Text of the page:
This Long Beach chef wants to turn the Breakers Hotel into a culinary jewel—starting with a food truck • Long Beach Post

For anyone in the Long Beach food scene, Chef David Coleman—the former executive chef of Michael’s Restaurant Group who oversaw  Michael’s on Naples, Michael’s Pizzeria, Chianina, and the sadly closed Working Class Kitchen—is a force to be reckoned with. In fact, it is fair to say that Coleman’s work influenced other chefs like Jason Witzl of Ellie’s and Thomas Ortega of Playa Amor to open their spectacular restaurants here.


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And now, thanks to a stamp of approval from Pacific6—the group of investors overseeing the rehabilitation of two of DTLB’s most beloved historic buildings, the famed Breakers Hotel and the Pine’n’Ocean gem that is Ocean Center—Coleman will take on not one but three culinary adventures related to the Breakers in the hopes of elevating not just the hotel food scene but the city’s food scene as a whole. (Disclosure below.)

Coleman was initially proposed to take over the Sky Room during its waning days before the entire building began undergoing its two-year renovation for a handful of months.

Chef David Colemen. Courtesy of Breakers Roadshow.

Chef David Colemen. Courtesy of Breakers Roadshow.

“It made little sense to have me come in and take over what was essentially a failing restaurant,” Coleman said. “Attaching my name to something that isn’t beneficial to [the investors]—coming into a system that’s entirely broken, only to have it for a few months before closing up shop again just wasn’t a viable option in my mind.”

The nod toward a broken system isn’t necessarily as shady as it comes off: Investors of the building have inherited a dilapidated structure and restaurant space that is far from the glory days the building had as a part of Conrad Hilton’s initial hotel empire—and in this sense, Coleman feels that his ideas should coincide with the new Breakers.

While that would typically mean patiently waiting for two years, the investors behind him have another idea: a food truck dubbed the Breakers Roadshow, which began serving patrons today and will continue to do so on Friday from noon to 2 p.m. By next week, the Roadshow will be in front of the Breakers every Wednesday, along with other locations throughout the region the rest of the week.

This week’s menu? A $6 meatball sandwich made with tomato-braised Piedmontese beef. This isn’t to mention a Chicken Torta, Grilled Octopus Taco and “End of Summer” Salad.

Coleman’s talent should not be dismissed; for those who have never experienced his menus at Michael’s or Chianina or his much-missed personal dinners for 10 at Working Class Kitchen, Coleman’s food is thoughtful, witty, and extremely layered in references, styles and flavors.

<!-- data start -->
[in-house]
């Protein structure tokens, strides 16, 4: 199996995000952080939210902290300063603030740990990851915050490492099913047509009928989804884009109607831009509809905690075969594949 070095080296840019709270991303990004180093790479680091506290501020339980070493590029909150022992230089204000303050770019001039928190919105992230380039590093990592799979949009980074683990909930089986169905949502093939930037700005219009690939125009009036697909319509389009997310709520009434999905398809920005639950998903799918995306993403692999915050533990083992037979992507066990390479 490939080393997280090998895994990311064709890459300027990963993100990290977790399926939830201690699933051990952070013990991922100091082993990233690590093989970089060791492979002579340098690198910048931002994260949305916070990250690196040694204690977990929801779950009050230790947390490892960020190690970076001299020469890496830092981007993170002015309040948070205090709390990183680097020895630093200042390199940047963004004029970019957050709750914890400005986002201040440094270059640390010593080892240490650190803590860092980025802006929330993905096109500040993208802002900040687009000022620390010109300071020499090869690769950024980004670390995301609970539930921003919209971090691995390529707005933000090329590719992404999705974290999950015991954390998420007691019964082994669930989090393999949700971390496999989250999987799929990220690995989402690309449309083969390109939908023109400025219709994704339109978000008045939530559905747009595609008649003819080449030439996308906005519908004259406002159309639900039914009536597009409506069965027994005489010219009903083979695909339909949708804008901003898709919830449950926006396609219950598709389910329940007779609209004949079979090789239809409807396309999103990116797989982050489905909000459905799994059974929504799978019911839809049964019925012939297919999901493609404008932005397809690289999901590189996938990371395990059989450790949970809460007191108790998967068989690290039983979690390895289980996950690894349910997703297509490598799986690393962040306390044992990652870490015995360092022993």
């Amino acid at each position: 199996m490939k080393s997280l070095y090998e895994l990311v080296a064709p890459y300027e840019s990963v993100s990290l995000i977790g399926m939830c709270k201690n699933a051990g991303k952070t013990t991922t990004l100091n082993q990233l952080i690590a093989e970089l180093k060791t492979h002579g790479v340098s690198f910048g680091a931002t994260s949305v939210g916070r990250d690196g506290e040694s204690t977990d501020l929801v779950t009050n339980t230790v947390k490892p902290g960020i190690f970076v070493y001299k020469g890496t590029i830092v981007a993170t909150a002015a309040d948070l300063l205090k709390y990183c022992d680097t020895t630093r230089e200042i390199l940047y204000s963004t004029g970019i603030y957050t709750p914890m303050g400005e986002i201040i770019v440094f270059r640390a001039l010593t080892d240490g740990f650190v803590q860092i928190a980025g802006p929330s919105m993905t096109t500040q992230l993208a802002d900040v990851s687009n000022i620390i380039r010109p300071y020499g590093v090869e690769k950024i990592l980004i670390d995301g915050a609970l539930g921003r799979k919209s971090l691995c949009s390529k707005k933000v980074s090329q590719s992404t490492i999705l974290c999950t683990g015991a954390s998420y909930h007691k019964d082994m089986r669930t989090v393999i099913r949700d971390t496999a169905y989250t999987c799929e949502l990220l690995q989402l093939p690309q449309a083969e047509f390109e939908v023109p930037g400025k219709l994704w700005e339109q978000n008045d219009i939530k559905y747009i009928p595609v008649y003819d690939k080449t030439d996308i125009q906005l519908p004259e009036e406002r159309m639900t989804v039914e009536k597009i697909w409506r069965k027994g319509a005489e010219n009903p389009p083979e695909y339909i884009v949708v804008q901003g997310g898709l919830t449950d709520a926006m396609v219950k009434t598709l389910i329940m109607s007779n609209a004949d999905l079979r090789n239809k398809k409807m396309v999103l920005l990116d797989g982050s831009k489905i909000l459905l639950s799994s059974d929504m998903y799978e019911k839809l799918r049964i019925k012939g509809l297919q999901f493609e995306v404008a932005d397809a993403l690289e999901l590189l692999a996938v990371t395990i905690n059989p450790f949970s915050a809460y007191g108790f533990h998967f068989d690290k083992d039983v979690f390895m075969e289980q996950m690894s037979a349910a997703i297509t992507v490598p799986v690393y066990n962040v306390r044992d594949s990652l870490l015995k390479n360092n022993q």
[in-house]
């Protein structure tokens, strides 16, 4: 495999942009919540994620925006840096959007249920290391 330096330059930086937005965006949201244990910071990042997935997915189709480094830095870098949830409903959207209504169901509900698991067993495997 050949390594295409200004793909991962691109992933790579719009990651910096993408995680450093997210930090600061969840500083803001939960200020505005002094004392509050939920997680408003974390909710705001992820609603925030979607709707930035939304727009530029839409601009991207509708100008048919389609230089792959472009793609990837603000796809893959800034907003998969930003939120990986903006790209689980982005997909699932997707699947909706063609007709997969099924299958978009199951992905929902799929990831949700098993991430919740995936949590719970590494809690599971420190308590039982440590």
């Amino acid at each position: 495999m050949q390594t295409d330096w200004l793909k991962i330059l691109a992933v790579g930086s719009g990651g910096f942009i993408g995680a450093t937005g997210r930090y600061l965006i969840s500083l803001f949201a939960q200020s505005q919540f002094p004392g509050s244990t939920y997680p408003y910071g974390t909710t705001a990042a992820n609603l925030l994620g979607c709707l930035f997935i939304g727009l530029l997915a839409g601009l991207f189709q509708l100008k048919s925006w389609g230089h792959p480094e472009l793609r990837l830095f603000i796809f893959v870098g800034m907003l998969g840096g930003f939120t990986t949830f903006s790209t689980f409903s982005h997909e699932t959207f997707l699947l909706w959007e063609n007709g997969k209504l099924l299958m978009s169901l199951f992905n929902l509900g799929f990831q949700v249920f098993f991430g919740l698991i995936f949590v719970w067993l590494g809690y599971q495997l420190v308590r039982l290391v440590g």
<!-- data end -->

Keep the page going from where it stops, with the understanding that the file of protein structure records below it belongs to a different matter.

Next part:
With this, the Roadshow provides someone of his caliber a small dream for a chef: A testing ground that goes beyond the streets of Long Beach.

Chef David Coleman's Piedmontese beef burger with Grafton cheddar, remoulade, and onion jam. Courtesy of Breakers Roadshow.

Chef David Coleman’s Piedmontese beef burger with Grafton cheddar, remoulade, and onion jam. Courtesy of Breakers Roadshow.

With the ability to play with food, albeit in a limited setting since it’s on a mobile kitchen, Coleman can spread not only the brand of the Breakers across the LA and Orange County regions—he plans on being in Long Beach twice a week with the truck, followed by ventures in LA and Orange County on other days—he can meet new audiences that challenge him with nuances in palates that he might not experience were he to remain solely within Long Beach.

“It gives me a place to work with and test things we might able to offer in the future at the two restaurants at the Breakers,” Coleman said. “It’s going to be a bit more rustic … That’s we’re calling it American street cuisine. We don’t want to come off as pretentious and we don’t want to come off as unthoughtful.”

Coleman’s interpretation of American food is one which recognizes that, in and of itself, there is no such thing as “American food.” A land of immigrants, American cuisine is an amalgamation of cultures, ideas, and endless references—in fact, it’s impossible to create a sense of American cuisine without some sort of fusion of outside grub.

“What is ‘American?'” Coleman asked. “There’s this idea going around that it’s an exclusive concept when, in reality, anything American automatically means it’s inclusive… I want the food—the food from the truck and the food from the future restaurants—to reflect that. Even this particular project… A lotta chefs have big egos, they want it ”

While the menu will be constantly revolving—”We might have a staple like a burger but the type of burger will alter while every other menu item will be different, hopefully, each time someone visits,” Coleman said—ideas he has brewing inside his head pay homage to the hand-held, to-go street food that have defined a huge, important part of the culture of SoCal, as noted in his current menu.

“We have time—there is no reason to get ahead of ourselves because we have two years,” Coleman said. “The main point is to create something that people can experience; something that is a hint of what’s to come.”

Editor’s note: Pacific6, the parent company of the Long Beach Post, is the owner of the Breakers Roadshow.

Brian Addison is a columnist and editor for the Long Beach Post. Reach him at [email protected] or on social media at FacebookTwitterInstagram, and LinkedIn.

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